I pulled up to the window at the drive-thru of a fast food restaurant. The woman blurted out the amount of my order and I handed over my credit card. Somewhere between taking my card and swiping my card, this young, Millennial food worker decided that it was the perfect time to respond to someone’s text. That’s when my jaw dropped and I asked to see the manager.

I don’t believe that the young woman was actually texting my credit card number to someone. If she was, she wasn’t going about it very intelligently. I’m also aware that few employees take their minimum wage jobs very seriously. Still, with credit card fraud and identity theft running rampant in the modern age, you’d think anyone in her position would exercise restraint when it comes to using a smart phone. I don’t mean to generalize, but it’s mostly a symptom of her generation.

The rapid adoption of new technology has been both a benefit and a curse to the millennial generation. Clearly, being able to navigate MS Excel like the back of your hand is going to place you far beyond most seasoned employees who still remember rooms filled with filing cabinets. Unfortunately, technology has also blunted a number of critical skills needed to function in most organizations. If you can compensate for these weaknesses, you’ll find yourself more valuable than most of your peers.

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Work/Life Separation

Thanks to technology, you can carry your friends around in your pocket. You can post pictures and witty comments on your Facebook page anywhere you go. There is nothing keeping you from responding to all the random texts you receive in a day. It’s a temptation that many young adults struggle with.

Since it’s so easy for friends to carry on digital lives throughout the workday, it can feel like you’ve missed out whenever you turn off the smart phone during work hours. However, it’s the right move to make. Bringing your personal life into the office is distracting. Worse still, it’s inappropriate and can give your bosses a bad impression.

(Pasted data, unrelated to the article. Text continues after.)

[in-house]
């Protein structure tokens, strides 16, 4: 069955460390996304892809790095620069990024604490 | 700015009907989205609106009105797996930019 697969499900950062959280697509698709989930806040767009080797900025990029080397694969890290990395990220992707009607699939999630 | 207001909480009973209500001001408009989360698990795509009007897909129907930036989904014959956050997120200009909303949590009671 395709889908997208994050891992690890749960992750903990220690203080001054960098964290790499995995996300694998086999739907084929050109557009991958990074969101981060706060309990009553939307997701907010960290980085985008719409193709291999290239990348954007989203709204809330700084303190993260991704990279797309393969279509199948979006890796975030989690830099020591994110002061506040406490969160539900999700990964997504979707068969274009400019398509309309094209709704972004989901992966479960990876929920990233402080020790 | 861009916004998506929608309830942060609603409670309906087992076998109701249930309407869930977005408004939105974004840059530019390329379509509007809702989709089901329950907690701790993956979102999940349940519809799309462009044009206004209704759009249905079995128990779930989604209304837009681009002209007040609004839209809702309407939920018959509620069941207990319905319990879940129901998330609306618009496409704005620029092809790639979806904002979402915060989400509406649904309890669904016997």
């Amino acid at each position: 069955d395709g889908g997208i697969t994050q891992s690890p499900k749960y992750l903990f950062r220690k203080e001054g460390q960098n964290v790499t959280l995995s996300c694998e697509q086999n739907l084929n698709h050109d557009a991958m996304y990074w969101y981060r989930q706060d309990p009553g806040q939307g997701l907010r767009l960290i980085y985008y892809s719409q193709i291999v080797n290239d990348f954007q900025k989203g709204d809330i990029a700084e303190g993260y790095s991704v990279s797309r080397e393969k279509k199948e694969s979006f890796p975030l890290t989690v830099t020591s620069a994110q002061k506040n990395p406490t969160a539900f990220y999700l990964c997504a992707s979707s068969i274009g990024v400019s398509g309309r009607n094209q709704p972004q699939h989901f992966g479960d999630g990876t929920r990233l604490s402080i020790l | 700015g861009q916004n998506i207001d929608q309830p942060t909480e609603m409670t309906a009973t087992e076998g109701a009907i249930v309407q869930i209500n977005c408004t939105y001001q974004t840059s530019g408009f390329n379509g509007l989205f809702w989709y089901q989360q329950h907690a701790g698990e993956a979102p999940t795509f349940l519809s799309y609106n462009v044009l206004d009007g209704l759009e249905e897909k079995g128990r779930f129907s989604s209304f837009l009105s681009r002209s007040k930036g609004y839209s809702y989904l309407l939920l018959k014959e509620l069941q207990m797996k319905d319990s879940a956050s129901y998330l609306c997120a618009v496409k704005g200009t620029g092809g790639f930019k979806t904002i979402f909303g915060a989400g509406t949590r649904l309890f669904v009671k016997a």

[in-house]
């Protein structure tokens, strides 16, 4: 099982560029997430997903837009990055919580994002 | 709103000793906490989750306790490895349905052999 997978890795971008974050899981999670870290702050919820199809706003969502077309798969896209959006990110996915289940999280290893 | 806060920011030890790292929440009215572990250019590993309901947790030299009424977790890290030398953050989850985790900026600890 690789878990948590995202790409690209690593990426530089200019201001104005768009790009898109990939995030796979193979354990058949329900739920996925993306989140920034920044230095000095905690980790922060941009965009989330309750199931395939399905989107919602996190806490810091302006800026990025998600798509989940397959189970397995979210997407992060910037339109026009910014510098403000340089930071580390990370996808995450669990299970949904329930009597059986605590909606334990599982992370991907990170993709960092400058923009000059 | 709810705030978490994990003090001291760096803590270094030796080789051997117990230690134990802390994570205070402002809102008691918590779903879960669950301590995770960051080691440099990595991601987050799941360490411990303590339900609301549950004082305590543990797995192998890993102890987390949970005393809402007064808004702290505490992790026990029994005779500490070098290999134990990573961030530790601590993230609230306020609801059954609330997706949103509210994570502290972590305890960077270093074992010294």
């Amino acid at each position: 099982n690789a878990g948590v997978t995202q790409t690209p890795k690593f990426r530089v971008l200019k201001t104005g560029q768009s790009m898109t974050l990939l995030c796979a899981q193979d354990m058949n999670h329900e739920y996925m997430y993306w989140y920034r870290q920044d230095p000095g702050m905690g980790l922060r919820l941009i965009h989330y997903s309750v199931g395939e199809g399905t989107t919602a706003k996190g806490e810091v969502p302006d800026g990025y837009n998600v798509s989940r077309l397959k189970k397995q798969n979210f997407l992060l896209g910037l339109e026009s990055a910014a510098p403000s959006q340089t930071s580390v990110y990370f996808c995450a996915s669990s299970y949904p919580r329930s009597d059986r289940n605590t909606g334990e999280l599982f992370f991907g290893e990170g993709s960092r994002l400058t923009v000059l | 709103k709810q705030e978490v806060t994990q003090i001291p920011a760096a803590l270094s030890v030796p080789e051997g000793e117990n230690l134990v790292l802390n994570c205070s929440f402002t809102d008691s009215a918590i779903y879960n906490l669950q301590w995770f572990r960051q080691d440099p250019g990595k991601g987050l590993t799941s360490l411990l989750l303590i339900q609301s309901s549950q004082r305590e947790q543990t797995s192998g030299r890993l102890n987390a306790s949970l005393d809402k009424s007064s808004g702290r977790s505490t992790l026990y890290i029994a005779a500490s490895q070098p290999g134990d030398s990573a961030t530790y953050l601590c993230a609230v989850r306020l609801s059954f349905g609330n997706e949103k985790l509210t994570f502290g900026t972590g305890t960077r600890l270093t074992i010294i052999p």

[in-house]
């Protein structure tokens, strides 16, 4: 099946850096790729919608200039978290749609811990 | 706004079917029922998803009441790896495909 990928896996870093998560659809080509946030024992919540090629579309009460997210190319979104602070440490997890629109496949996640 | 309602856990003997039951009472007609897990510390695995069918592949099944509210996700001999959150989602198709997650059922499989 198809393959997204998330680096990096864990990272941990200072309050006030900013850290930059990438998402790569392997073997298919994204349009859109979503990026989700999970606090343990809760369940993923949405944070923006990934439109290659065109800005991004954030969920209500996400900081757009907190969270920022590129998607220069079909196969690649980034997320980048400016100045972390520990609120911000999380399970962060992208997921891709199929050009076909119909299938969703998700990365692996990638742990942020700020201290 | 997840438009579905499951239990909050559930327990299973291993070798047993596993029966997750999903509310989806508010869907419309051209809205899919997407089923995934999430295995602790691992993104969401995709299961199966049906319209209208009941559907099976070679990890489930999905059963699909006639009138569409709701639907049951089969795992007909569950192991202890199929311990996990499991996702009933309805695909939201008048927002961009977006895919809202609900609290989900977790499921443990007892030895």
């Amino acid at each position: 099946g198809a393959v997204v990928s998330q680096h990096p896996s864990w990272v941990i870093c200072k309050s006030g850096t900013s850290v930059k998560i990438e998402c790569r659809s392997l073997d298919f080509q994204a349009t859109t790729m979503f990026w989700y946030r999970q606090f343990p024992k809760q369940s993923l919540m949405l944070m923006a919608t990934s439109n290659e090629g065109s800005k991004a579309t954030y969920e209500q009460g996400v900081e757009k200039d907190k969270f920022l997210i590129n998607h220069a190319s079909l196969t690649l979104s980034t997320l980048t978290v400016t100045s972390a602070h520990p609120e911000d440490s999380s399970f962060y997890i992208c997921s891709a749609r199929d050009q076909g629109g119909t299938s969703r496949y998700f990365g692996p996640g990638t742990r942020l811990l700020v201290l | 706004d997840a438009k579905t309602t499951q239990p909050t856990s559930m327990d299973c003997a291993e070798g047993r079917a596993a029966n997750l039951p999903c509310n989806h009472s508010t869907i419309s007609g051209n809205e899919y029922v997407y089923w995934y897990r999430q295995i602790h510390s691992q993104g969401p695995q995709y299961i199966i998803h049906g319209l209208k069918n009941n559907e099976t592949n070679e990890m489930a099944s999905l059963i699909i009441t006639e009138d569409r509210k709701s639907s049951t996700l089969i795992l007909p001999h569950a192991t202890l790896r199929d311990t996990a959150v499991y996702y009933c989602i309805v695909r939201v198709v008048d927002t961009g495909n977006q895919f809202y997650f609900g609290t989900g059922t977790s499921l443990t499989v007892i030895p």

Soft Skills

A year ago, a young relative of mine broke up with a girlfriend using a text message. I would have thought that the now ex-girlfriend would have been offended by the lack of a face-to-face discussion. As it turns out, she preferred the text break up.


Young adults feel more comfortable communicating from behind a piece of machinery than speaking directly. This isn’t all bad. Email is the communication method of choice for most offices. However, most important business transactions happen face-to-face or over the phone. That leaves many in the millennial generation addicted to impersonal contact and ill-equipped to handle these types of situations.

Spelling and Grammar

Spell checker may yet end the practice of spelling in school. What’s the point of memorizing the spelling of words when a computer can correct your mistakes instantaneously?

Yet, spell checkers are not perfect and not all computer programs offer to fix your poor spelling and grammar. My last job (just 5 years ago) was working in banking on a computer system that made DOS look new.

Of course, everyone makes these types of errors. However, it does not go unnoticed and gives the impression that you do not pay attention to detail or are rushing through work.

Workers from every generation have challenges to overcome. Many seasoned workers struggled with new technologies when computers were introduced to offices. The good news is that any issue can be overcome with a little effort.

What are your experiences with millennial employees? What are some quirks with your own generation?